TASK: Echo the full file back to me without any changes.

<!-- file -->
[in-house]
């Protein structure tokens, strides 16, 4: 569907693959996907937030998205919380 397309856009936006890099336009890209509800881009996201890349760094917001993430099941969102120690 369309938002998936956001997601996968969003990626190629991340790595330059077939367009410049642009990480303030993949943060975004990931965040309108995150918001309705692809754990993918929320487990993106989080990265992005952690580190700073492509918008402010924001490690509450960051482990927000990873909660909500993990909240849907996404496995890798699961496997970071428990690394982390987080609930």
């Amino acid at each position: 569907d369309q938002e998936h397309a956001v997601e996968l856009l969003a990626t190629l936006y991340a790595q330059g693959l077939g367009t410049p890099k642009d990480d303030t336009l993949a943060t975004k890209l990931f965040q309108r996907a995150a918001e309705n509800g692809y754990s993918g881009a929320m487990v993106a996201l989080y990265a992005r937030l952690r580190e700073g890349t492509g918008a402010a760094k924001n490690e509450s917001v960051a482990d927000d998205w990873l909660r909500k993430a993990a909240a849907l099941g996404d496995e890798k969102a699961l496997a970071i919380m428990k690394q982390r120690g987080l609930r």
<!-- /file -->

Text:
[in-house]
């Protein structure tokens, strides 16, 4: 569907693959996907937030998205919380 397309856009936006890099336009890209509800881009996201890349760094917001993430099941969102120690 369309938002998936956001997601996968969003990626190629991340790595330059077939367009410049642009990480303030993949943060975004990931965040309108995150918001309705692809754990993918929320487990993106989080990265992005952690580190700073492509918008402010924001490690509450960051482990927000990873909660909500993990909240849907996404496995890798699961496997970071428990690394982390987080609930």
């Amino acid at each position: 569907d369309q938002e998936h397309a956001v997601e996968l856009l969003a990626t190629l936006y991340a790595q330059g693959l077939g367009t410049p890099k642009d990480d303030t336009l993949a943060t975004k890209l990931f965040q309108r996907a995150a918001e309705n509800g692809y754990s993918g881009a929320m487990v993106a996201l989080y990265a992005r937030l952690r580190e700073g890349t492509g918008a402010a760094k924001n490690e509450s917001v960051a482990d927000d998205w990873l909660r909500k993430a993990a909240a849907l099941g996404d496995e890798k969102a699961l496997a970071i919380m428990k690394q982390r120690g987080l609930r």